Tuesday, May 26, 2009

Night Owl

The other night, as I was headed to bed, I heard a loud thump in my daughter’s room. The noise was too loud to be made by a sleeping child, so I went in to investigate. What I found, at midnight, was my 4-year-old, with all of the lights on in her room, lying in the middle of her bedroom floor flipping through a book.

“What are you doing?” I asked?

“Reading,” she answered, as if that were the most natural thing to be doing at midnight, with school the next day.

“Why aren’t you sleeping?”

She looked around her room, as if realizing for the first time that there was a bed in there, then down at her strawberry pajamas, and shook her head. “I don’t want to sleep.”

We negotiated for a few minutes on that one, but she just kept insisting that she didn’t need to sleep, so I had to get stern and order her back to bed. I lingered near the monitor until I heard the tell-tale deep breathing of a sleeping child, then went to bed myself. The next morning, predictably, she was sound asleep when it was time to get up for school. I hate rousing a sleeping child, especially one as cranky as mine is in the morning. But I got her up, convinced her to drink some milk, managed to get her dressed and out the door only a few minutes late for school. When I picked her up a few hours later, she was so tired that she insisted we head straight home, rather than spending her usual twenty minutes playing on the school front lawn with the other preschoolers.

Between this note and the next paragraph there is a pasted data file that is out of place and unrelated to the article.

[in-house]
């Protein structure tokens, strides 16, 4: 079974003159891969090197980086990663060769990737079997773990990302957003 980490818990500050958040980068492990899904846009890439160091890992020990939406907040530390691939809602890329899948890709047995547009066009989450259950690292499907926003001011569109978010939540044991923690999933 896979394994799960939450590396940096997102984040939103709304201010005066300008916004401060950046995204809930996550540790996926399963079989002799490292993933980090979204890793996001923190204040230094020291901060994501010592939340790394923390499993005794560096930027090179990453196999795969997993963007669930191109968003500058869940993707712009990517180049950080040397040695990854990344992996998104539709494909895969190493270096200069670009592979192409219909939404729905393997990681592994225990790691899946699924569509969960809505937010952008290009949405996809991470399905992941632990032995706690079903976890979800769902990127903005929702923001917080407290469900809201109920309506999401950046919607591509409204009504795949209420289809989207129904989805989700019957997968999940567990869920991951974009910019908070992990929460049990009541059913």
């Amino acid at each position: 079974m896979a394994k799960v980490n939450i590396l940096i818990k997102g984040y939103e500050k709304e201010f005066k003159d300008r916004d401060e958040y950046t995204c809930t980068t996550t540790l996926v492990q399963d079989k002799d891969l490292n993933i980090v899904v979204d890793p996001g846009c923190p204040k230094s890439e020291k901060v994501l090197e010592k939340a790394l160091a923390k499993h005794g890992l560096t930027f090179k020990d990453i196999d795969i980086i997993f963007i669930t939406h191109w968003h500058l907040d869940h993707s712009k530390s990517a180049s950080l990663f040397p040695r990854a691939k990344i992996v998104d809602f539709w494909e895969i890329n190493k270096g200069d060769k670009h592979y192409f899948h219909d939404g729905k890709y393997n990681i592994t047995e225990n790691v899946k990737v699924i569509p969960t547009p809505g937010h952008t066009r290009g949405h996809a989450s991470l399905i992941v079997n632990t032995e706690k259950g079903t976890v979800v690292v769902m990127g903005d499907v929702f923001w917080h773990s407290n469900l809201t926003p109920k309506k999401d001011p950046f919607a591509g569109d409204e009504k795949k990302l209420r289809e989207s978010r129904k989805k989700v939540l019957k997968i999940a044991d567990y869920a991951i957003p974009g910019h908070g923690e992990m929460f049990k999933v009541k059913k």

She lounged on the couch, eyes at half-mast, while I got a few bites of lunch into her. I put her down for a nap, hoping for a cheerful evening with a well-rested child, only to hear her climb out of bed a few minutes later. I went back in, put her back to bed, amazed that a child with such dark circles under her eyes, who could barely keep her eyes open, was refusing to sleep. A few minutes later I heard her get up again. We went several rounds of this, with me putting her clearly exhausted body back into bed, and her hauling it back out again.